This call solicits full papers (8 content + unlimited bibliography pages) and short papers (4 content + unlimited bibliography pages) reporting original and unpublished research that combines cognitive modeling and computational linguistics. Accepted papers are expected to be presented at the workshop and will be published in the workshop proceedings. They should emphasize obtained results rather than intended work, and should indicate clearly the state of completion of the reported results. A paper accepted for presentation at the workshop must not be presented or have been presented at any other meeting with publicly available proceedings (previous inclusion in an abstract proceedings as for the CUNY Conference on Human Sentence Processing is acceptable).
Papers accepted for inclusion in the CMCL proceedings can have up to 9 pages of content and unlimited pages for references. Since the proceedings will be published in the ACL anthology, camera-ready papers must adhere to the ACL LaTeX styles linked to above.
Preliminary but interesting ideas or results that have not been published before may be submitted as extended abstracts, with length of 2 to 4 pages plus references, following the ACL 2017 formatting requirements. Reviewing will be double-blind, and thus no author information should be included in the papers; self-reference that identifies the authors should be avoided or anonymized. Accepted abstracts will be presented as posters, but will not be included in the workshop proceedings.
In addition to unpublished work, we also solicit papers on related topics that have appeared in a non-NLP venue (e.g., papers at CogSci). These papers will be presented as posters, but do not count as CMCL workshop papers and will not be included in the proceedings. Interested authors need to submit their papers in PDF format through the same EasyChair website and should email the organizers a note with the submission title and the original venue. Papers in this category do not need to follow the ACL format and the selection is solely determined by the organizing committee.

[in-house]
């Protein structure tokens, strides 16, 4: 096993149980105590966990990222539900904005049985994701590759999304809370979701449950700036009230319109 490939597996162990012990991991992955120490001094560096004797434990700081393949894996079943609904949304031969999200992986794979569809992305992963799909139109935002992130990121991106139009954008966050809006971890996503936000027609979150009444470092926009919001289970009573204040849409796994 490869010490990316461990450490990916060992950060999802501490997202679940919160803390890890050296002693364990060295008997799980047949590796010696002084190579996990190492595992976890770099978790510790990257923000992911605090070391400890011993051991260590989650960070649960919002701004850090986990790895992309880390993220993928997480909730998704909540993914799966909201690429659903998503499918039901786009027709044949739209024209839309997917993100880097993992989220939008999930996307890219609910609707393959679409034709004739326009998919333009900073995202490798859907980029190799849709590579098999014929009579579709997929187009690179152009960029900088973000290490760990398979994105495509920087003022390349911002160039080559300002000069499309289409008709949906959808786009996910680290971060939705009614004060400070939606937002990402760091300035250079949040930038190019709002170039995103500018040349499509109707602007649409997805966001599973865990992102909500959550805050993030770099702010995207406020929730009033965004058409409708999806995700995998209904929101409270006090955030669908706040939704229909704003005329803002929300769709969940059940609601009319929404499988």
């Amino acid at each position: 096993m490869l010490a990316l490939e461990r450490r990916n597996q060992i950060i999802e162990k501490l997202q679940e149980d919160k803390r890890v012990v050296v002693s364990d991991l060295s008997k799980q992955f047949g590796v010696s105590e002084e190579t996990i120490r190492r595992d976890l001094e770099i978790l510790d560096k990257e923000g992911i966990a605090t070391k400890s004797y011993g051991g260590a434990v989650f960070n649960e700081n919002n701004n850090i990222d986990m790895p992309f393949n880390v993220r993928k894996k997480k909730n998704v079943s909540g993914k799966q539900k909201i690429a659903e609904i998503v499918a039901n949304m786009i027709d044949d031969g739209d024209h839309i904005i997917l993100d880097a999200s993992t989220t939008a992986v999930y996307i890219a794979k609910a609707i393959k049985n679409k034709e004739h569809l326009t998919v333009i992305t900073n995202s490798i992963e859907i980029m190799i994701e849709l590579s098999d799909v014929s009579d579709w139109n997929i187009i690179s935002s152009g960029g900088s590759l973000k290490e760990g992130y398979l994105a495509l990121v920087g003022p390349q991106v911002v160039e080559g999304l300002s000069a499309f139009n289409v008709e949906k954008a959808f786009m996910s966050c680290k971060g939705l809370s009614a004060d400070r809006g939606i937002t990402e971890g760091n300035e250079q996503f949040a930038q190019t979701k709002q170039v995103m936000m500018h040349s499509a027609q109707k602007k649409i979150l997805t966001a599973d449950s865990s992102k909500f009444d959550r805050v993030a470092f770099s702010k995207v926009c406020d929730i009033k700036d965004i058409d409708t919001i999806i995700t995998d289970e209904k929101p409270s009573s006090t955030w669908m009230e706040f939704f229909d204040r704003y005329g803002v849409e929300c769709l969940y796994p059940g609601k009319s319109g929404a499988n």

Best Student Paper
The best regular workshop paper whose first author is a student will receive the Best Student Paper award.
Student Travel Grants
Thanks to the generosity of the Johns Hopkins University Department of Cognitive Science, CMCL is able to provide a small number of student travel awards ($200 each) for accepted, first-authored student papers this year. To be considered for a student travel grant, the student first author should email the organizers a request for consideration and a list of other funding sources available to the student.
- Omri Abend, Hebrew University of Jerusalem
- Afra Alishahi, Tilburg University
- Fatemeh Torabi Asr, Indiana University
- Klinton Bicknell, Northwestern University
- Christos Christodoulopoulos, Amazon
- Alexander Clark, King’s College
- Vera Demberg, University of Saarland
- Brian Dillon, University of Massachusetts
- Micha Elsner, The Ohio State University
- Afsaneh Fazly, University of Toronto
- Bob Frank, Yale University
- Michael C. Frank, Stanford University
- Robert Frank, Yale University
- Stella Frank, Edinburgh University
- Thomas Graf, Stony Brook University
- John T. Hale, Cornell University
- Jeffrey Heinz, University of Delaware
- Tim Hunter, UCLA
- Shalom Lappin, King’s College
- Pavel Logacev, Bogazici University
- Emily Morgan, Tufts University
- Timothy John O’Donnell, McGill University
- Sebastian Padó, University of Stuttgart
- Bozena Pajak, Duolingo
- Lisa Pearl, UC Irvine
- Steven Piantadosi, University of Rochester
- Roi Reichart, Technion University
- Brian Roark, Google
- Ingeborg Roete, Max Planck Institute for Psycholinguistics
- William Schuler, The Ohio State University
- Cory Shain, The Ohio State University
- Suzanne Stevenson, University of Toronto
- Titus von der Malsburg, UCSD
- Colin Wilson, Johns Hopkins University
- Cassandra Jacobs, University of California at Davis & Stitch Fix
- Tal Linzen, Johns Hopkins University
- Asad Sayeed, University of Gothenburg
- Marten van Schijndel, Johns Hopkins University
Thanks to their generous support, CMCL is able to offer student travel grants and a best student paper award.